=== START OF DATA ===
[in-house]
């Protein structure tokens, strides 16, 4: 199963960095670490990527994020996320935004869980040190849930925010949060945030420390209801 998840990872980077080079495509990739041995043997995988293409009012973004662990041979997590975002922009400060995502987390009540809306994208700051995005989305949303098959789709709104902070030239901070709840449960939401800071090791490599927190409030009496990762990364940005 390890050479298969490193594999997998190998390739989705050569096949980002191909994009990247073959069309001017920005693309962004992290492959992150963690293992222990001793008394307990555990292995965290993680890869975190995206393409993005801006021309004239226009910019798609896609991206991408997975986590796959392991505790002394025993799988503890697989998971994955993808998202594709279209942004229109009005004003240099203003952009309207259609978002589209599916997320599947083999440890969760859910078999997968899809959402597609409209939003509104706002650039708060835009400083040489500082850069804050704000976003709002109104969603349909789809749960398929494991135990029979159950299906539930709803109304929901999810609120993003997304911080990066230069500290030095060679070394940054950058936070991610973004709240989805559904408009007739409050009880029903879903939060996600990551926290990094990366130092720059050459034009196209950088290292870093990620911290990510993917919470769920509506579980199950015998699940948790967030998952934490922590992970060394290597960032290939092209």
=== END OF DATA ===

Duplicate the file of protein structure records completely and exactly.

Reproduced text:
[in-house]
């Protein structure tokens, strides 16, 4: 199963960095670490990527994020996320935004869980040190849930925010949060945030420390209801 998840990872980077080079495509990739041995043997995988293409009012973004662990041979997590975002922009400060995502987390009540809306994208700051995005989305949303098959789709709104902070030239901070709840449960939401800071090791490599927190409030009496990762990364940005 390890050479298969490193594999997998190998390739989705050569096949980002191909994009990247073959069309001017920005693309962004992290492959992150963690293992222990001793008394307990555990292995965290993680890869975190995206393409993005801006021309004239226009910019798609896609991206991408997975986590796959392991505790002394025993799988503890697989998971994955993808998202594709279209942004229109009005004003240099203003952009309207259609978002589209599916997320599947083999440890969760859910078999997968899809959402597609409209939003509104706002650039708060835009400083040489500082850069804050704000976003709002109104969603349909789809749960398929494991135990029979159950299906539930709803109304929901999810609120993003997304911080990066230069500290030095060679070394940054950058936070991610973004709240989805559904408009007739409050009880029903879903939060996600990551926290990094990366130092720059050459034009196209950088290292870093990620911290990510993917919470769920509506579980199950015998699940948790967030998952934490922590992970060394290597960032290939092209």